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Posted 19 March 2007 - 05:27 PM

Beside the technical issues, all of which could be addressed and resolved, the main problem to me would be:
What do you do when you want to have running AT THE SAME TIME a crock pot, a deep fryer, a pressure cooker, etc., for that holiday party or whatever? You then would need to have several of that multi-purpose appliance.
And, when that one appliance goes on the fritz, you can do NOTHING, because that's all you thought you'd need, so you bought nothing else.
So, what's the point, other than reducing used-up counter space, and cabinet volume?
Ray

#11 Fat Guy

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Posted 19 March 2007 - 05:35 PM

Yes, I'd probably want three of them.

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#12 maggiethecat

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Posted 19 March 2007 - 07:18 PM

I felt a kind of deja vue all over again when I read this topic and I finally figured out why. Hey Presto! Boy, that was a long time ago, and I still love this thing. It's our deep- fryer-for- two, and is no way underpowered for a tempura meal for a laid back couple. I have to confess I don't use its slow-cooker feature much, because I own a crock pot. But it still comes in handy as an extra utility pot for parties.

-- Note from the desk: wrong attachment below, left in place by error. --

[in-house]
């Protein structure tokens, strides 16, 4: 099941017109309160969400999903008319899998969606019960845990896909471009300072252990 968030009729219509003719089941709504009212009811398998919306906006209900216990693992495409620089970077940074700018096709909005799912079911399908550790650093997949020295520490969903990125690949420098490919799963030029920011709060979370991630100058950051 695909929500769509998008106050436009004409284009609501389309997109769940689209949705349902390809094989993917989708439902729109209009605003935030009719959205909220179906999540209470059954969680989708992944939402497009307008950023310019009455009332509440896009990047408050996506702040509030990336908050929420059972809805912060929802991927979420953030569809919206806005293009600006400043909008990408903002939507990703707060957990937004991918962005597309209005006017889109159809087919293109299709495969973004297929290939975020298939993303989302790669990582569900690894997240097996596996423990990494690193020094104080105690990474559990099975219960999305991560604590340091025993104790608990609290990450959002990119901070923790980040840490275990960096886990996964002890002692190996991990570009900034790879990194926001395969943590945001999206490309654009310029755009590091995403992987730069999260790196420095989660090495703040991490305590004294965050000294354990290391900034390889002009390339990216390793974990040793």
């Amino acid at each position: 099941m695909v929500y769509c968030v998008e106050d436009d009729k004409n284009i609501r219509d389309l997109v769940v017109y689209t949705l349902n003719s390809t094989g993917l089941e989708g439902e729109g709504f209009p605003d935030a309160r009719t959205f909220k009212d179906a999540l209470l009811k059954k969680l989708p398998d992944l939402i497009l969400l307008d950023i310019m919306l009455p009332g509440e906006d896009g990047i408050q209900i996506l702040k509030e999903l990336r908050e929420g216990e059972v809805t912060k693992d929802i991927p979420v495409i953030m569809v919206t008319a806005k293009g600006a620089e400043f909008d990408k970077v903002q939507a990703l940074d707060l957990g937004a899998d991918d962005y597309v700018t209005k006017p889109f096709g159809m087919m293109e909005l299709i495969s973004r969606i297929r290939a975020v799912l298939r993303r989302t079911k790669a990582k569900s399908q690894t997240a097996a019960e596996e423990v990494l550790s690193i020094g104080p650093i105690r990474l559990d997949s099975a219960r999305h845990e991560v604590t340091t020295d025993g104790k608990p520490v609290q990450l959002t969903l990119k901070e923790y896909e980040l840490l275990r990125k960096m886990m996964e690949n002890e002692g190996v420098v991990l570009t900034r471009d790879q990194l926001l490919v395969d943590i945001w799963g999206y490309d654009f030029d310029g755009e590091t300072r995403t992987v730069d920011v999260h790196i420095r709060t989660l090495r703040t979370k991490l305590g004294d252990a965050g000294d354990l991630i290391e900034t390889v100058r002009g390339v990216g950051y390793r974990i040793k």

It certainly takes up counterspace, but so does everything else. It's well: it's just fun.

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#13 Sam Salmon

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Posted 19 March 2007 - 08:46 PM

I remember reading years ago about an attempt to adapt rice cookers for baking and market them in Japan.

Japanese apartments/kitchens being on the small side it was though this idea was a winner.

The appliance worked as planned but in focus groups Japanese women wouldn't touch the idea-something to do with rice being cooked only in a dedicated appliance/cross contamination fears. :unsure:

#14 Cadbury